It ended up being a desperate victory by a nose but a win nonetheless. After sitting far behind early, she was angled off the inside by Irad Ortiz Jr. and took her shot down the center of the stretch. Ami’s Mesa, who had defeated her at Presque Isle Downs, had control in the last sixteenth, but Bar of Gold surged late to prevail in a thriller.

TURF SPRINT: Desert Code, 2008 (36.50-1)

Richard Migliore had accomplished a lot in his career going into the 2008 World Championships at Santa Anita Park. However, he had never won a Breeders’ Cup race. That didn’t look very likely to change going into the inaugural Turf Sprint.

Desert Code won the Joe Hernandez Stakes on the 6 ½-furlong downhill turf course earlier in the year, but his form had been spotty afterward. Most recently, he was seventh in the Morvich Handicap going down the hill at Santa Anita. Despite that win at Santa Anita, bettors made him the biggest longshot in the 14-horse field.

Those who believed in “The Mig” were well-rewarded. Desert Code was 12th early on and remained far behind as they made their way down the hill and into the stretch. With a brutally fast pace in front of him, including an unbelievable half-mile of :41.81, Desert Code had the perfect setup to rally for the win and that’s exactly what he did, surging on the outside to win by a half-length. After more than 25 years of riding, and more than 25,000 mounts, Migliore finally had his Breeders’ Cup victory.

DIRT MILE: Dakota Phone, 2010 (37.70-1)

Dakota Phone had danced just about every dance for older males in California in 2010, but was rarely the top dog at the end. In 10 starts entering the Breeders’ Cup, he had just one 2010 stakes win on his resume: the San Diego Handicap. Bettors did not view him as a win candidate, making him the longest shot in the 12-horse field.

Joel Rosario immediately took his mount to the back of the pack. After a quarter-mile, he was more 13 lengths off the pace. Turning for home, he Rosario launched five-wide rally under Dakota Phone, but the duo remained far out of it. Rosario kept him to task down the stretch, and he gobbled up enough ground late to nail Pennsylvania Derby winner Morning Line at the finish line and win by a head.

JUVENILE TURF: Nownownow, 2007 (12.60-1)

The first edition of this race produced what remains its most surprising result. In the inaugural Juvenile Turf at Monmouth Park in 2007, Nownownow sported a respectable resume. He won the With Anticipation Stakes at Saratoga, then finished second in the Woodford Reserve Bourbon Stakes at Keeneland. Still, bettors preferred European invaders, largely ignoring the American-based Nownownow, perhaps because steady rain that weekend had softened the ground considerably.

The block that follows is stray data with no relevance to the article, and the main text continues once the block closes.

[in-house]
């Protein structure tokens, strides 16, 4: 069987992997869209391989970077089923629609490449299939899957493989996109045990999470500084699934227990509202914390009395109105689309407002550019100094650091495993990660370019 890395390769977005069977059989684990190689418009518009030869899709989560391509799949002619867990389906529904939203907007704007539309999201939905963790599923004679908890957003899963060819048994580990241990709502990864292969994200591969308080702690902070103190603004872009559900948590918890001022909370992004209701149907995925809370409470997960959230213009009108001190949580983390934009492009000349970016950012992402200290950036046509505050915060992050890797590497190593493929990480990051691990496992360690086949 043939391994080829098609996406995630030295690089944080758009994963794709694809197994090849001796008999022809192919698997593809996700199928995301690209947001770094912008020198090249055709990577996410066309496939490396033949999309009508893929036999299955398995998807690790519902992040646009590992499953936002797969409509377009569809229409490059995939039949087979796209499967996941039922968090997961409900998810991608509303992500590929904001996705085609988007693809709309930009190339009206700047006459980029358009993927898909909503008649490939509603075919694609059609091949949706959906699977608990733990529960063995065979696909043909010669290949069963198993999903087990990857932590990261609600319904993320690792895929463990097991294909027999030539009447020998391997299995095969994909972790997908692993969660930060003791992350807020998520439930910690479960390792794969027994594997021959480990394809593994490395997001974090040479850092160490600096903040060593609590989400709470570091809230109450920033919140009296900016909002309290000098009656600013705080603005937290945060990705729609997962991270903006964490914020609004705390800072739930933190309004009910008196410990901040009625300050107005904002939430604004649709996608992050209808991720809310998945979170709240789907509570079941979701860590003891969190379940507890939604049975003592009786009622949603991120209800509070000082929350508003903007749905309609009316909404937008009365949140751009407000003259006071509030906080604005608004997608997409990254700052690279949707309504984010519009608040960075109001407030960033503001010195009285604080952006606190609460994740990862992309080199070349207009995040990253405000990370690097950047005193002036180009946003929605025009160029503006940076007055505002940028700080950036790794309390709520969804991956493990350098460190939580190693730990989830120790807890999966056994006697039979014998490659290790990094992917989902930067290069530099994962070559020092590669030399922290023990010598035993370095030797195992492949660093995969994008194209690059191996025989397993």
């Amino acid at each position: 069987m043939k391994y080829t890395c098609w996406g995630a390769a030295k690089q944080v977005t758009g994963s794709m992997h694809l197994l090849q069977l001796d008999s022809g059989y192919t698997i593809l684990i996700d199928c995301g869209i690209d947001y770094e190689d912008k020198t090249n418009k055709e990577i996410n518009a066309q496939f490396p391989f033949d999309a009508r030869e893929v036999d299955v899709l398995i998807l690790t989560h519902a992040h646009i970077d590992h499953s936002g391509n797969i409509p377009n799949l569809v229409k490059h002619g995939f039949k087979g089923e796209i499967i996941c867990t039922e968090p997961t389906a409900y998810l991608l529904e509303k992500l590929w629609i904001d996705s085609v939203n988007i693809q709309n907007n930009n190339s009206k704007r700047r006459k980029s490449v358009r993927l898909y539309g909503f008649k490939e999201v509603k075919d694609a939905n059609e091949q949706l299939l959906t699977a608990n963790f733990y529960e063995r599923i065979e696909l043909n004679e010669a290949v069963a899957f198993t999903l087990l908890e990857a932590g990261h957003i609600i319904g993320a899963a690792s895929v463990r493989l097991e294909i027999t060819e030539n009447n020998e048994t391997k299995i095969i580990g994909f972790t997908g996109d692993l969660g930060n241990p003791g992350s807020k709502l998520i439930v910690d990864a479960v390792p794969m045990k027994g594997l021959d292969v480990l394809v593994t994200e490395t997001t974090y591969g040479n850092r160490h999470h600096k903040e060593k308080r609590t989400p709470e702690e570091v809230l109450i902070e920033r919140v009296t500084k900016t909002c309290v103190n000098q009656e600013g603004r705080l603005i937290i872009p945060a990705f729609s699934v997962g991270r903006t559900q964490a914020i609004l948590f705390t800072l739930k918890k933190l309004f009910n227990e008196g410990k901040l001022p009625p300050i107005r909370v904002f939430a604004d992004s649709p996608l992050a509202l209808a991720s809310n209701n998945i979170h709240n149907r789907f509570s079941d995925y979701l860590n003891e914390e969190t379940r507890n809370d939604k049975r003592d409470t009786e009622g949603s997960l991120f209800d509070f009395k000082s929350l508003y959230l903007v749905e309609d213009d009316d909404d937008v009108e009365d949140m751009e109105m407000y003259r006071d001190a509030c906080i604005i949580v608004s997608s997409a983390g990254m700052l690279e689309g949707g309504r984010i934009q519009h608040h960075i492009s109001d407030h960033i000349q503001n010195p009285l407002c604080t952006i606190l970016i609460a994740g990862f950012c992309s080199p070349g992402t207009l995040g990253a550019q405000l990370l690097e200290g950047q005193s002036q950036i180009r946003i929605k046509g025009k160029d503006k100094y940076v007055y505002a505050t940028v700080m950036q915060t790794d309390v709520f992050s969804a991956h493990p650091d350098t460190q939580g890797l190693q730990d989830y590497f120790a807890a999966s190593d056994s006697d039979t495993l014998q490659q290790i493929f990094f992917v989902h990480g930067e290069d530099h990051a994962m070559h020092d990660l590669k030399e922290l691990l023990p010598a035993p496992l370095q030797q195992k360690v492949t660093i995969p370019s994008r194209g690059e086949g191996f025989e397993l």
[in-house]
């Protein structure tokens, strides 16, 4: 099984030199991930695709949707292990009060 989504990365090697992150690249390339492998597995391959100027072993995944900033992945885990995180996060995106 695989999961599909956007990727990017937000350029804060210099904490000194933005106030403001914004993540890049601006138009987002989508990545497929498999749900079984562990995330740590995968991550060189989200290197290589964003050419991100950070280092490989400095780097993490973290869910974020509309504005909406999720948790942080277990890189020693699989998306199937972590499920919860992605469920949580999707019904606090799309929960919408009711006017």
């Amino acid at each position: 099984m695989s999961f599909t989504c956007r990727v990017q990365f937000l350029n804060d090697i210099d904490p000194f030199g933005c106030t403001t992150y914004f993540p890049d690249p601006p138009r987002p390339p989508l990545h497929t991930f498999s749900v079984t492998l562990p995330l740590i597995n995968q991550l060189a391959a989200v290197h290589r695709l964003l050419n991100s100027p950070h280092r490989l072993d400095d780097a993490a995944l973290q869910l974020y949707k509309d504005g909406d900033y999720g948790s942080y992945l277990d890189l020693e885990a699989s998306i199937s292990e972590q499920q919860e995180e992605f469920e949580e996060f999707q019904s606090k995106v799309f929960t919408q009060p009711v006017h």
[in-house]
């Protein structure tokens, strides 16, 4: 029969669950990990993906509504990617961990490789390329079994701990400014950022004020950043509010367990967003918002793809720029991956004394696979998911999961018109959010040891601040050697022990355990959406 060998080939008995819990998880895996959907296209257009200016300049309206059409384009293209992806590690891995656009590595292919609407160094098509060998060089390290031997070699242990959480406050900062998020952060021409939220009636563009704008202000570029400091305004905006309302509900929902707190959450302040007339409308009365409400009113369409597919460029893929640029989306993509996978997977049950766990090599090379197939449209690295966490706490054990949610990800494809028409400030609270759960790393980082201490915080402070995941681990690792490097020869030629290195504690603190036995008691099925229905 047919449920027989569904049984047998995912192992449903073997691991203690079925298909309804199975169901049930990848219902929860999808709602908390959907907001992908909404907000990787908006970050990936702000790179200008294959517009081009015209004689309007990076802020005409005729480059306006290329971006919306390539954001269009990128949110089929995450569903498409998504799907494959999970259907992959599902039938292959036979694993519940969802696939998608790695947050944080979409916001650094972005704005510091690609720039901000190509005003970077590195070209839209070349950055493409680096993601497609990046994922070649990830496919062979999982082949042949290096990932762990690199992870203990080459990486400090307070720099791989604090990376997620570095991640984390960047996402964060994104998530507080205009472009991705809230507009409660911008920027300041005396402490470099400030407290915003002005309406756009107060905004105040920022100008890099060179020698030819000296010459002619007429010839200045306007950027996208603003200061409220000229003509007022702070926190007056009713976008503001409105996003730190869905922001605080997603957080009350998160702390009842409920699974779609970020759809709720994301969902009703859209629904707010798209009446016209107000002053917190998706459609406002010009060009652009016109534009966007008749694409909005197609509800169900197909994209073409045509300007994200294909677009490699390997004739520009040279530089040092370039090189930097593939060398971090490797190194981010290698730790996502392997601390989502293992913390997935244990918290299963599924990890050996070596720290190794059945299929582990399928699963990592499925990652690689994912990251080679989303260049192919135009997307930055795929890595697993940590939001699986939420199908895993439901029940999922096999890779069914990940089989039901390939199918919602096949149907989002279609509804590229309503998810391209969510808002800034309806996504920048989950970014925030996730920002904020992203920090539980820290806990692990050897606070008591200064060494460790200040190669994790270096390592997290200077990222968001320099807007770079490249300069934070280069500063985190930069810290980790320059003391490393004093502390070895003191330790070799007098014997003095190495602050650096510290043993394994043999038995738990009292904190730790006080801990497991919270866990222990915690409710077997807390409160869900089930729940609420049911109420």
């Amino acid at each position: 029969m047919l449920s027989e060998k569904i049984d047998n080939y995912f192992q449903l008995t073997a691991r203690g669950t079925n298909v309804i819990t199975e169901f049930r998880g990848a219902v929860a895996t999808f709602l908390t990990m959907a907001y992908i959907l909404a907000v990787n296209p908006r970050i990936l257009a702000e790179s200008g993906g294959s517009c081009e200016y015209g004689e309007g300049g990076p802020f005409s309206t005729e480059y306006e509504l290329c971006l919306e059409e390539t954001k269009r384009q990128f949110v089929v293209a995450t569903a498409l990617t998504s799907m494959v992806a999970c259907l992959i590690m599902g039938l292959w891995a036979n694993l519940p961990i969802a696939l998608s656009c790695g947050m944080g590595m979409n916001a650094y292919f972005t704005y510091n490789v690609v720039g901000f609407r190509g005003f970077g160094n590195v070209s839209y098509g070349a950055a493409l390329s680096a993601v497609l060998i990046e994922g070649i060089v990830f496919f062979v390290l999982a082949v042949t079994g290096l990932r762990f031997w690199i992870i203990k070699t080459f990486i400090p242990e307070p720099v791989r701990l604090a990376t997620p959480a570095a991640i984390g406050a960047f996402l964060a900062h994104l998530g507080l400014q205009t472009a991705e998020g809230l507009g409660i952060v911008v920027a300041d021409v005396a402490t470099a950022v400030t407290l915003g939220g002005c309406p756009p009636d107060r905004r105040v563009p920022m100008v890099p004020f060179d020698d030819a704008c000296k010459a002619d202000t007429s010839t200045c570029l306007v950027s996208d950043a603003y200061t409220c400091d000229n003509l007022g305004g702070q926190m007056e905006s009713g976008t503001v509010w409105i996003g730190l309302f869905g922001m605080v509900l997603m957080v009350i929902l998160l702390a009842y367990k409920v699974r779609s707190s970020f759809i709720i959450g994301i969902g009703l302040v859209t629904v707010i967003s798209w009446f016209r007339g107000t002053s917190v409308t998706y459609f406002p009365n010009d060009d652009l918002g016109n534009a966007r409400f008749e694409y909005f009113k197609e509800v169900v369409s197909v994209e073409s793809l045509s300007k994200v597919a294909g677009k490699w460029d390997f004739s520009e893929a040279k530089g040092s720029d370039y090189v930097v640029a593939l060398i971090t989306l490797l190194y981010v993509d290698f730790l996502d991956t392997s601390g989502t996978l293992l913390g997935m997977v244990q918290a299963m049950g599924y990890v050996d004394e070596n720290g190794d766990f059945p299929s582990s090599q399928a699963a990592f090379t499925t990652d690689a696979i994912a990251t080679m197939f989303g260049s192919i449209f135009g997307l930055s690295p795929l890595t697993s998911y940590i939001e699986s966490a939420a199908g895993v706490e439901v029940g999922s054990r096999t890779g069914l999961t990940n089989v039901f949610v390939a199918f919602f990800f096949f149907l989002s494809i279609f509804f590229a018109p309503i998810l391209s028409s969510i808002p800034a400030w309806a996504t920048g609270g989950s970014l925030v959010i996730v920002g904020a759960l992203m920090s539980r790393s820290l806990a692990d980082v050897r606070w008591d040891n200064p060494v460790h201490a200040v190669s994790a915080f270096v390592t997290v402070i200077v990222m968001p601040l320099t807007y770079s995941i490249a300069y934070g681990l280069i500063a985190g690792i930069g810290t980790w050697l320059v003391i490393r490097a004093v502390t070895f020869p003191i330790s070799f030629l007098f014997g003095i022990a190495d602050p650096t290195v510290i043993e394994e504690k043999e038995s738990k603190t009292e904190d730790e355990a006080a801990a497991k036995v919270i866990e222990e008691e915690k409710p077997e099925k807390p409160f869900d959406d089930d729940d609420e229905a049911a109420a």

Julien Leparoux kept Nownownow well behind early on the yielding turf, reserved last in the 12-horse field most of the way. Turning for home, he was still last but Leparoux angled him six wide for the stretch run and the duo closed like a freight train. Under vigorous urging, he reached the front in the last few jumps to win by a half-length over favored European invader Achill Island.

JUVENILE FILLIES TURF: Sharing, 2019 (13.80-1)

Another Graham Motion-trained runner finds herself on this list. Sharing was a two-time winner going into last year’s Juvenile Fillies Turf, including a win in the Selima Stakes at Laurel Park in her first race around two turns. She got a great trip in that race, and bettors didn’t quite believe in that big effort going into the Breeders’ Cup.

As it turned out, her 2 ½-length victory in the Selima proved no fluke. Manny Franco rated her just off the pace, then nudged her on the final turn. She outkicked her rivals in the stretch and won by 1 ¼ lengths for the surprise win.

JUVENILE TURF SPRINT: Bulletin, 2018 (4.30-1)

This race has been held only two times. Its first running produced the biggest upset, as the Todd Pletcher-trained Bulletin led from start to finish. Last year’s edition was also a gate-to-wire win, but it came courtesy of 3-2 favorite Four Wheel Drive.